Civil society organisations (CSOs) and other stakeholders have warned the Malawi government against implementing financial reforms in referral hospitals under health sector reforms to protect people from poor health care.
The concerns have come in the wake of the hike in hospital bypass fees at referral hospitals from K100 to K1 500. The development, argue the CSOs, has resulted in congestion at district hospitals and health centres.
Speaking in an interview after a stakeholders’ consultation meeting on the reforms in Mzuzu, Global Hope Mobilisation executive director Caleb Thole said while the reforms are being implemented in good faith, they have left a number of people vulnerable.
He said a study commissioned by government revealed that Malawi is not ready for fee paying in public health institutions as majority of the people live below the poverty line and the country lacks enough hospitals.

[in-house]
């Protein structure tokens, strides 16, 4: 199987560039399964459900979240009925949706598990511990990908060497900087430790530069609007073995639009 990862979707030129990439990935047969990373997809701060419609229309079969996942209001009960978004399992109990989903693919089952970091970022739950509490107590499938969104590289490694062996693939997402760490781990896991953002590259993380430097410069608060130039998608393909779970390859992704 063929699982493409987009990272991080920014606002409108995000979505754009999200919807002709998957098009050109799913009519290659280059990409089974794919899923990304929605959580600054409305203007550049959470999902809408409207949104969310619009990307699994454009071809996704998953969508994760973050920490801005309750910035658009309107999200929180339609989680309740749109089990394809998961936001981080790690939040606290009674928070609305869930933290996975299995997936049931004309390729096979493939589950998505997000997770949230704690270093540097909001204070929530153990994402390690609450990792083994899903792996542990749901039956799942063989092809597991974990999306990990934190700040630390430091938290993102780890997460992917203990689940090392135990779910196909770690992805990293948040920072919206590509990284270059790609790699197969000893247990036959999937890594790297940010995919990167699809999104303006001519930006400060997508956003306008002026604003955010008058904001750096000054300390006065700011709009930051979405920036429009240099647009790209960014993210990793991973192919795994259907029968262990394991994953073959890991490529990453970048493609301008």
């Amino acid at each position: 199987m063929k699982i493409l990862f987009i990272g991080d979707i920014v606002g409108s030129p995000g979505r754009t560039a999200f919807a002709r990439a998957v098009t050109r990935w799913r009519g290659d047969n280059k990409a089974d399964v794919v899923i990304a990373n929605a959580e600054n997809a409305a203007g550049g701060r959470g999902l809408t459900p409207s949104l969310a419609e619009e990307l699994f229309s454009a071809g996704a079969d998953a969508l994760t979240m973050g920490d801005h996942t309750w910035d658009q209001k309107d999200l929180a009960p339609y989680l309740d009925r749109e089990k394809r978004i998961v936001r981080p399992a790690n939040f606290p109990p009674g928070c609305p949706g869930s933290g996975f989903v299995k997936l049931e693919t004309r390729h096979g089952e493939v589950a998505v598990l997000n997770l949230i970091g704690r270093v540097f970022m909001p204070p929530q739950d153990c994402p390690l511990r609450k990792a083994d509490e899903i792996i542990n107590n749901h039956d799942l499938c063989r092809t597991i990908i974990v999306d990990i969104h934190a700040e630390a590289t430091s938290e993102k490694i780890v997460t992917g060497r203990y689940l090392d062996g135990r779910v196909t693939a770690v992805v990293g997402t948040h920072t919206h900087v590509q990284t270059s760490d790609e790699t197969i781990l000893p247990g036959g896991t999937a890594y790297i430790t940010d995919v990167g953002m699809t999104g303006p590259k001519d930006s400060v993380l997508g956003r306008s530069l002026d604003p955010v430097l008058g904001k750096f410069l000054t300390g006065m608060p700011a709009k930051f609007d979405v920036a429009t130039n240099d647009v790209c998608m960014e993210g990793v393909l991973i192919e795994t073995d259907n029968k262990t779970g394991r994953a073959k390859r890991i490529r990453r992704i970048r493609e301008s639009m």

Thole said free access to referral hospitals helped to narrow the gap in accessing better health services when the bypass fee was K100. He said hiking of the fee has seen a number of people failing to pay the bypass fee to get quality health care.
Livingstonia Synod Church and Society project officer Twambi Kayuni said there are a number of reasons people opt for referral hospitals, among them, lack of capacity at district hospitals and health centres to handle the growing population, especially in urban areas.
Ministry of Health spokesperson Adrian Chikumbe said he needed to consult on the matter before responding. n